Erika Beras (she/her) is a reporter and host for NPR's Planet Money podcast.
Prior to joining the team in 2021 she spent four years as a reporter at Marketplace.
As a freelancer, she was a regular contributor to Scientific American podcasts and filed stories for NPR's Morning Edition, All Things Considered and Latino USA. She also contributed to PRI's The World, the BBC and Monocle 24 Radio and wrote stories for National Geographic and NewYorker.com.
Before that, she spent a decade as a staff reporter for NPR Member station WESA and at The Miami Herald.
Her reporting has taken her places as varied as The Democratic Republic of Congo, Switzerland and Erie, Pennsylvania.
She has been awarded grants, fellowships and awards from Radio Television Digital News Association, National Association of Science Writers, The International Center for Journalists, the International Women's Media Foundation, The Center for Health Reporting, The Dart Center for Journalism and Trauma, Third Coast International Audio Festival and others.
Beras is a returned Peace Corps Volunteer and a graduate of Columbia University's Graduate School of Journalism. A native Spanish speaker, she grew up in New York City and lives in Pittsburgh.
Almost 50 years ago, a band made an incredible song about Inflation. Then the song was lost to the dustbin of history. Now, Planet Money is on a mission to make this record a hit.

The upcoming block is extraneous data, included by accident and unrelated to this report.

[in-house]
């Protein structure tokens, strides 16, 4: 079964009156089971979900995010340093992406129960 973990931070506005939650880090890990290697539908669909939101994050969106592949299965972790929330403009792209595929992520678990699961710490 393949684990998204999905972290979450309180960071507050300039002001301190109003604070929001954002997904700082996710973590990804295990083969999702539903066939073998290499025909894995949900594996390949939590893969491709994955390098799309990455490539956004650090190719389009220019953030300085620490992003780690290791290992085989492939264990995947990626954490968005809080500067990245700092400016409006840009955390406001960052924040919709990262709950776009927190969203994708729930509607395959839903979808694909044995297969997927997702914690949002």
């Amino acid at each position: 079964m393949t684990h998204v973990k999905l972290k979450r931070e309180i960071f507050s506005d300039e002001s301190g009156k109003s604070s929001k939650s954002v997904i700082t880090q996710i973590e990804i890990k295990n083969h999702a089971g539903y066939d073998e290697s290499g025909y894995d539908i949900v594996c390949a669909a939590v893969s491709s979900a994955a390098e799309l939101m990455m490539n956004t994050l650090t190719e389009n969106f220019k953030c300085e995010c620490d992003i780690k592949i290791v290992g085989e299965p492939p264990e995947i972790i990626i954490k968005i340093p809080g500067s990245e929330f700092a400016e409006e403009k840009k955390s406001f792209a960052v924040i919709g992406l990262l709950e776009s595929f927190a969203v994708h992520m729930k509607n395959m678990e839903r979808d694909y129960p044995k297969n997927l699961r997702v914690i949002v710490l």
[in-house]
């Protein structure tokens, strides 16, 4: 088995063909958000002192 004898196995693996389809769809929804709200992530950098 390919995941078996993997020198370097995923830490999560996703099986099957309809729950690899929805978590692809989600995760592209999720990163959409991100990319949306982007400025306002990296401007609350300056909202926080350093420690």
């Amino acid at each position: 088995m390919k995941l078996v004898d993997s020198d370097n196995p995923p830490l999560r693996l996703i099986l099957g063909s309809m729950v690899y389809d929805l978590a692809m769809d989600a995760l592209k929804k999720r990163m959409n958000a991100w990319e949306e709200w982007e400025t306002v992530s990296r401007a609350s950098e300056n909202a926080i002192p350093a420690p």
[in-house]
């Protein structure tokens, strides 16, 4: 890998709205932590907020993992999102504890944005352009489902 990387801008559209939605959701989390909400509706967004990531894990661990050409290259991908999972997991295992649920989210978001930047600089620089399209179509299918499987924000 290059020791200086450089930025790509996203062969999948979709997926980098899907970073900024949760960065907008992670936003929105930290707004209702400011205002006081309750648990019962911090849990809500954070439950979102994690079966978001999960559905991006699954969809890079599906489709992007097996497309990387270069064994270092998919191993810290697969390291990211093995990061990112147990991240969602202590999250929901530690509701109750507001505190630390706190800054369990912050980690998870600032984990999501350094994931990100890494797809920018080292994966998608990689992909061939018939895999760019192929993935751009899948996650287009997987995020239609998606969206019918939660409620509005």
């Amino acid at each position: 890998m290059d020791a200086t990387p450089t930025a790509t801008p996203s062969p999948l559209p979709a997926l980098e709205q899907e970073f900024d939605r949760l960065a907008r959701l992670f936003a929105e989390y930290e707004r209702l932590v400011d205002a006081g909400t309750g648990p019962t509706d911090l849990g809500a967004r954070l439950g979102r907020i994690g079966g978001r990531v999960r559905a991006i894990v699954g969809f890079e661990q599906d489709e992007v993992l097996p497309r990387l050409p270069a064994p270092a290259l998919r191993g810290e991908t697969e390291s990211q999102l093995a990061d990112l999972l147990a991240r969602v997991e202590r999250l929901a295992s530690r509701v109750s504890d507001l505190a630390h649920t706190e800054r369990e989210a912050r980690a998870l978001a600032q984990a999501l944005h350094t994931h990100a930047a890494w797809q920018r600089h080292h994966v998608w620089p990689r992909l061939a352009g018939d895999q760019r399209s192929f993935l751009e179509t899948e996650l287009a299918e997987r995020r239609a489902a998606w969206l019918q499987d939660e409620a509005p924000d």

Since 2005, 10 communities in the Atlanta area have declared their own cityhood. Some residents of Buckhead, the richest and whitest part of Atlanta, have been pushing to become a separate city.
The Los Angeles and Long Beach ports are the point of entry for more than a third of the goods imported into the U.S. Since they're backed up, smaller ports are helping relieve some of the congestion.
President Biden recently announced an executive order to limit noncompete clauses. Planet Money asks, where did these clauses come from, what do they do, and are they really ruining the job market?
AMC Theaters is the latest stock to have gotten caught in a meme wave. But this time, the company seems to be taking advantage of the ride.
Whenever artist Vanessa German worked on her porch, kids asked if they could help. Now, in a neighborhood struggling with poverty and crime, she's created a place where they can make art of their own.